En-route to staying with our younger daughter, Wee One, we booked into the Ocean Hotel on the Isle of Portland. There it is in the photo below, looking like a scene from a prison movie! Well, what a strange experience this was! Do you know what Marmite is? It's a dark brown, gloopy yeast extract that comes in odd-shaped little jars and the marketing slogan states, 'love it or hate it'. I hate it. The manageress at the hotel told me a bit of the history of the isle. "It's like Marmite," she said, "people either love it or hate it." 'nuff said!
There is one road between Portland and the mainland, before it was built people traveled to and fro in small boats. Portland Harbour is one of the largest man-made harbours in the world, built in the mid eighteen hundreds and used by the Royal Navy until 1995. It's now a civilian port and recreational area, used in the 2012 Olympic Games.
There are three lighthouses on the Bill, only one of which is in use for its original purpose and is remotely controlled.
The others are holiday apartments and a bird observatory. At the hotel they told me that Marie Stopes (who founded the first birth control clinic in Britain) stayed in the white lighthouse and scandalised the locals with her parties and her two-piece bathing costume!
The rooftop terrace gave a good view of any ships passing the southern tip of the island.
It looked good. Could I get my knife to cut it? No chance. A quiet word to the waitress, a steak knife was offered. I pointed out that if a knife couldn't cut it my teeth wouldn't do much better. Back the venison went to the kitchen and out came a tender piece of chicken. I can't fault staff who pleasantly resolve a problem - but a properly prepared chunk of venison would have been a treat.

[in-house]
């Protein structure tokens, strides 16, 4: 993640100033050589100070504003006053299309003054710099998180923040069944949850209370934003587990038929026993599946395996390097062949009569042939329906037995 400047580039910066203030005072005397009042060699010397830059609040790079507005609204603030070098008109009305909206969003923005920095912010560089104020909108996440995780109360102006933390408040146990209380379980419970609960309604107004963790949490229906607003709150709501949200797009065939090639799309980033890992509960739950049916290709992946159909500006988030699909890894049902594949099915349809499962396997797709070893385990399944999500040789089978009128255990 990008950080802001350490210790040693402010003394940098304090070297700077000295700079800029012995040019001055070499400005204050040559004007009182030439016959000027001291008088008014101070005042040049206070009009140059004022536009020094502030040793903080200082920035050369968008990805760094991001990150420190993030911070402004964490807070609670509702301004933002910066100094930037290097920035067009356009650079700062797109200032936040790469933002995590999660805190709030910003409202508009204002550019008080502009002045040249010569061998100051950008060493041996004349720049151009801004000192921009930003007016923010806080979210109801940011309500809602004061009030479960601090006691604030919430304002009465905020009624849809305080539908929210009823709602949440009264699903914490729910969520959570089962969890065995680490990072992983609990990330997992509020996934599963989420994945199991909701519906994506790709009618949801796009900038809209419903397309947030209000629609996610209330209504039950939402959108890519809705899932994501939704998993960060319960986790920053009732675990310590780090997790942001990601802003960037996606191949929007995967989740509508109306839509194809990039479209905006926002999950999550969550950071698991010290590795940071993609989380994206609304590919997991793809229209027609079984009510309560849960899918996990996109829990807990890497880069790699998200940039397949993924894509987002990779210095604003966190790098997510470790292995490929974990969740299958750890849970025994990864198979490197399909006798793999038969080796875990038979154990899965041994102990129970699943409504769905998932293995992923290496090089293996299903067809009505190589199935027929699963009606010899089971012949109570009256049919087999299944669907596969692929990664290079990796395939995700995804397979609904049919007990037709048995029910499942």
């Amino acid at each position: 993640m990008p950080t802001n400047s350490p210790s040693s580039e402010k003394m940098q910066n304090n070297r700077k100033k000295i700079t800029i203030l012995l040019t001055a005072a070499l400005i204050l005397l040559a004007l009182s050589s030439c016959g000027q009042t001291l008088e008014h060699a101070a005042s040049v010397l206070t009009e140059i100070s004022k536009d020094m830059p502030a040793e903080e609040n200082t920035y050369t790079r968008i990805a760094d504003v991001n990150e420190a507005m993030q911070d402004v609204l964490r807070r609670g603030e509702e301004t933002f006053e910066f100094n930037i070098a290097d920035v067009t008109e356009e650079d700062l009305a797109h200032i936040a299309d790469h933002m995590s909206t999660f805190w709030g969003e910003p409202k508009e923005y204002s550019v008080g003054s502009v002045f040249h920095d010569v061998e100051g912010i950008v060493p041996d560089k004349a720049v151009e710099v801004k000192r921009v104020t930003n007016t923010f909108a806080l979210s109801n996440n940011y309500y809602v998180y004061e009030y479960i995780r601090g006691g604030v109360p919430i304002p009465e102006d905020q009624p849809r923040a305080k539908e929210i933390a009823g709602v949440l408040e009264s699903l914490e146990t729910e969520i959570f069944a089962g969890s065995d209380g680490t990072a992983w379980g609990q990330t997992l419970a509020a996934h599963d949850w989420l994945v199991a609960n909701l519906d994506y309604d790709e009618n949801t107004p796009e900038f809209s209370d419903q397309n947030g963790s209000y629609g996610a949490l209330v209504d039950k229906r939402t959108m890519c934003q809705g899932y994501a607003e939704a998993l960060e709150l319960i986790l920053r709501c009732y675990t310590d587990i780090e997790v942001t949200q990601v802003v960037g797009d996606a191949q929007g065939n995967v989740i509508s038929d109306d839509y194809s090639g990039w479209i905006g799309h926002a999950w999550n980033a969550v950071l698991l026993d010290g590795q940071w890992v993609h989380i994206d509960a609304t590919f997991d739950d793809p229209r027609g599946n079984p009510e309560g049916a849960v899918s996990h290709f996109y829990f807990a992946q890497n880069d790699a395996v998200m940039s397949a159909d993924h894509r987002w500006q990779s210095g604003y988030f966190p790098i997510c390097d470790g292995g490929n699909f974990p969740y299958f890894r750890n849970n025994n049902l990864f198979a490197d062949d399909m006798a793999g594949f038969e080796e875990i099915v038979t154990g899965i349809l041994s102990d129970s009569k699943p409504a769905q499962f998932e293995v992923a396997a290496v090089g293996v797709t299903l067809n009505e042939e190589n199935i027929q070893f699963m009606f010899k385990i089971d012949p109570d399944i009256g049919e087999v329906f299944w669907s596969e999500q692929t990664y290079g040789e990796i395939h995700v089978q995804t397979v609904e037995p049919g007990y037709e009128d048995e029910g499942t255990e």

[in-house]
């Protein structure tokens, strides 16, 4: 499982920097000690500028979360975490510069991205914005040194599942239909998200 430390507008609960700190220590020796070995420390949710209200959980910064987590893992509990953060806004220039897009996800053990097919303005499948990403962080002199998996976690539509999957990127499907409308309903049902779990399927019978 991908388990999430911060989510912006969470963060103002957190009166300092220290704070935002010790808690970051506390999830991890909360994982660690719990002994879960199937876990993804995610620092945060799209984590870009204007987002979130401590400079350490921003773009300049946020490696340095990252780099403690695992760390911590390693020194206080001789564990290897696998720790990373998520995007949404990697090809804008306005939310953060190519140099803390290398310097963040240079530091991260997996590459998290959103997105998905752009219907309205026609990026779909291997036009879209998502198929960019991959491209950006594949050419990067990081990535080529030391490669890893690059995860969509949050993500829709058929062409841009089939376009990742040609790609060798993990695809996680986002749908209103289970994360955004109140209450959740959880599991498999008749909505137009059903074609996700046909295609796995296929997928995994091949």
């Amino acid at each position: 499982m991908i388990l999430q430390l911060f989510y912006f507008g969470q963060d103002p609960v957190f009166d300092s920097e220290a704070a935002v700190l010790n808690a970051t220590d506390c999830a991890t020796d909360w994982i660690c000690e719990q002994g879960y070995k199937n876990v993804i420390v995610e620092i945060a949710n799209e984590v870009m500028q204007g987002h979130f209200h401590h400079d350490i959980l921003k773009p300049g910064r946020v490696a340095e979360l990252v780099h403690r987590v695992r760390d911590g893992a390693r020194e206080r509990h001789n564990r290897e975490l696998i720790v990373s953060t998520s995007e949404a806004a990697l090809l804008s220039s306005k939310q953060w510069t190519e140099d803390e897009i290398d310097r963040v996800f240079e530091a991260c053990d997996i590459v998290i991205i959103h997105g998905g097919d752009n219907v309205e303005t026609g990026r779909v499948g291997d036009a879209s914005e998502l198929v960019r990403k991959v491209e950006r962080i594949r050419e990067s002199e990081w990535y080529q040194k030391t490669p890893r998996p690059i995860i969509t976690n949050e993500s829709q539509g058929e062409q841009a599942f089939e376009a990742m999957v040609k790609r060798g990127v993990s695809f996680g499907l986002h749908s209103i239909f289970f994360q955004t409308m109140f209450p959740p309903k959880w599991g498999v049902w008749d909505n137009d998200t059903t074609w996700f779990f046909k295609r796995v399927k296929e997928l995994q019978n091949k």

An indulgent pud can always put a smile back on my face.
We had a big, comfy bed but I couldn't escape that old MOD aura and the long corridors reminded me of stays that I've had in Russian hotels. Ssh, don't divulge any secrets.
Or capture them on film!
The view from the hotel reminded me of an Andrew Wyeth painting.
Portland is famous for the quality of it's stone. It's a light grey limestone that has been used to build some of our most important buildings such as St Paul's Cathedral and Buckingham Palace. It has also traveled to far distant places, being used, for example, on the UN headquarters in New York.
On our way back to the mainland we stopped at Chesil Beach.
A long wooden bridge took us over the tidal inlet.
It was imaginatively decorated with images of the wildlife to be found in the area.
What a space!
A shoot was in progress.
I had to go and see what it was all about!
I wonder what he did with them?